Most of the problems with print ads fall into well-defined categories. In no particular order, here are my 10 rules for print ads:
- Print ads should have clear, short, easy to read headlines. The exception to this rule is where the image is so clear and easy to understand that no headline is necessary.
- Images should illustrate the ad’s message. If your product is toothpaste, don’t show an image of the space shuttle and make the reader work to figure out how the space shuttle relates to toothpaste.
- The image and the headline alone should be enough to communciate the ad’s message. Readers don’t want to read your ad. If they look at it at all, chances are all they’ll see is the image and the headline. Don’t make the reader wade though copy to figure out what product or service you’re selling.
- Be concise. Limit the length of copy. As an advertiser, you may be enamored with your product, but it isn’t the most important thing in the reader’s life. She isn’t going to stop and read through columns and columns of copy describing how wonderful your product is.
- Don’t use illegible typefaces. Script fonts, handwriting fonts, and other experiments in type only serve to make your copy difficult to read. Why advertisers go out of their way to use undecipherable type is something I’ll never understand.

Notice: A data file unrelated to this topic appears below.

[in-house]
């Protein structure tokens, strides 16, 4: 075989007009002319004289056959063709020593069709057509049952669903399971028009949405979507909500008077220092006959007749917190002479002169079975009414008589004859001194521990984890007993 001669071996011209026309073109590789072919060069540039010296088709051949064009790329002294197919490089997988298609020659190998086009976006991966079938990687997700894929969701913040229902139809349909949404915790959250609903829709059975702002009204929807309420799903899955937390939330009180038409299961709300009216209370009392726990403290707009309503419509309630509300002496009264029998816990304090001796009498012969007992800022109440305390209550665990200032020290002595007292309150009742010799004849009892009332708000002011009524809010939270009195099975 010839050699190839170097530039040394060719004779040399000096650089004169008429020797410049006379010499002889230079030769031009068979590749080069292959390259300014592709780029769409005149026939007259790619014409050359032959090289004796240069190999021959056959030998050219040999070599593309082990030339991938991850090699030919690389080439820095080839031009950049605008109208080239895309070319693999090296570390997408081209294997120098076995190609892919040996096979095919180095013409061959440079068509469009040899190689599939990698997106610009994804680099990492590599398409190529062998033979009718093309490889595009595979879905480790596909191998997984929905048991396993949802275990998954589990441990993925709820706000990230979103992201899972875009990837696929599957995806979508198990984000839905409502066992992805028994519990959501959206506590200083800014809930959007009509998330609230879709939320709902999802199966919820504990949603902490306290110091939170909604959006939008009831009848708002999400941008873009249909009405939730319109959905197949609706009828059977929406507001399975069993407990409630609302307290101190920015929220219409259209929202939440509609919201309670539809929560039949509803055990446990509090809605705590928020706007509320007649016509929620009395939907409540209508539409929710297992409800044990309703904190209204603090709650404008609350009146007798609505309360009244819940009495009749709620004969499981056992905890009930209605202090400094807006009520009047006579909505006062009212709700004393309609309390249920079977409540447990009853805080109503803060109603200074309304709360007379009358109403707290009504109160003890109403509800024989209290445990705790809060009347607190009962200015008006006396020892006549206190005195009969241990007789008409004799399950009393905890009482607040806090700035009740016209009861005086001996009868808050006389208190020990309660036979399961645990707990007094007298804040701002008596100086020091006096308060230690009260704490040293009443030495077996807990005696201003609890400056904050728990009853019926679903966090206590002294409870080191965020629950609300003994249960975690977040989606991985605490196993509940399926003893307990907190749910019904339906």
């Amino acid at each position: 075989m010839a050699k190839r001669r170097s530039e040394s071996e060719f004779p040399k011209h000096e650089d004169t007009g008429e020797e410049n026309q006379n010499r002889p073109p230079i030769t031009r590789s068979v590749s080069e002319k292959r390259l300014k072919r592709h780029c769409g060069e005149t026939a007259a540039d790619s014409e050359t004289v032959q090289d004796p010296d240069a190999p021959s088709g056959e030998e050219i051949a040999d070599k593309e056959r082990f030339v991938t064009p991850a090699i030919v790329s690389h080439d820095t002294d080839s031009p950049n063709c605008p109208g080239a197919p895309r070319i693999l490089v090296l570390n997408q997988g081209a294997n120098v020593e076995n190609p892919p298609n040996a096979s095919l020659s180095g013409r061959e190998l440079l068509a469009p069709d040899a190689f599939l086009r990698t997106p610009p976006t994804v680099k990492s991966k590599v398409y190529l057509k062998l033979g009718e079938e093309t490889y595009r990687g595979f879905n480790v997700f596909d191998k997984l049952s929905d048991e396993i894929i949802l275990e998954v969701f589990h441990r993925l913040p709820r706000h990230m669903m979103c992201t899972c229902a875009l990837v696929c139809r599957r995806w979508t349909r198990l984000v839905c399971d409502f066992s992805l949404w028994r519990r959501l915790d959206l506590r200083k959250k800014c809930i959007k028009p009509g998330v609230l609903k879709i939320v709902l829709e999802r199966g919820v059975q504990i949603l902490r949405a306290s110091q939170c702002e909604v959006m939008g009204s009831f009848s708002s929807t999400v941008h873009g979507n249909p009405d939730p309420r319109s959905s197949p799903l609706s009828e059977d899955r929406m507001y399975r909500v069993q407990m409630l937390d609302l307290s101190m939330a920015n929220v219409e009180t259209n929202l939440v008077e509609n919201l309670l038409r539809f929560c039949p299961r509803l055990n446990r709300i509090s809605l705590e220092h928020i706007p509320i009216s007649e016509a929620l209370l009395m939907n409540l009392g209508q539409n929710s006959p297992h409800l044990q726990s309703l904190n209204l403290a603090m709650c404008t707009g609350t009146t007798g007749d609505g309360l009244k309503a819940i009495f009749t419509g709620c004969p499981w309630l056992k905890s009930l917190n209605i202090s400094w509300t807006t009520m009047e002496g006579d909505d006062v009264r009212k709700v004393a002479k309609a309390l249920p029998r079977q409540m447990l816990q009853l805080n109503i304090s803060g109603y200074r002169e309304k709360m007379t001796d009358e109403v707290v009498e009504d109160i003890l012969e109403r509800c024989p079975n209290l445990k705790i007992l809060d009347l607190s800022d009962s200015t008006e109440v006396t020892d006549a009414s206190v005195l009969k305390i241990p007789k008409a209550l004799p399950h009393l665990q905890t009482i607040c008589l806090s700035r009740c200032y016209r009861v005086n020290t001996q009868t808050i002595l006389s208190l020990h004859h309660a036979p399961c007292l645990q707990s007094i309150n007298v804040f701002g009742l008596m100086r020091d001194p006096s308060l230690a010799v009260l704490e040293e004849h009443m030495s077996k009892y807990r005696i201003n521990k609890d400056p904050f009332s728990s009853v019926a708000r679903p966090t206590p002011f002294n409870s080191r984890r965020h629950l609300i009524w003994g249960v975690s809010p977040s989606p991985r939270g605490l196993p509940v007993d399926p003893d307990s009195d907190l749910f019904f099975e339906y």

- The ad should stand by itself. Just as a movie shouldn’t depend on the audience having first read the book it was based on, your ad shouldn’t depend on the reader having seen your TV commercial. It’s OK to have a print ad that’s part of a campaign that includes TV commercials. But if your ad depends on the reader having seen the commercial in order to understand the ad, you’ve wasted your time as well as the reader’s time.
- Avoid hype. Over-exaggerated claims might help you sell a few products short-term, but if you create unreasonable expectations for your product, it will come back to bite you.
- Avoid false advertising. It should go without saying that you shouldn’t lie about your product. Don’t say “all-natural” if your product isn’t all natural. Don’t say it is “non-toxic” if it contains known toxic chemicals. If you lie about your product, you risk being exposed as a fraud and you could face litigation. The negative publicity this will generate will not help your company.
- Avoid fudging. Similar to false advertising, fudging is a lie that’s not technically a lie because of clever wording. Think of Bill Clinton saying that he didn’t have sex with Monica Lewinsky because he didn’t consider oral sex to be sex. Or when he said that he wasn’t alone with her because there were other people in the building. If you can’t sell your product by being upfront and honest, then you should be in some other business, like taking pictures of people on cruise ships.
- Don’t be too clever for your own good. Eveyone appreciates a clever, well-crafted ad. If your ad is clever to the point of being obtuse, you just lost the reader
By Marc Librescu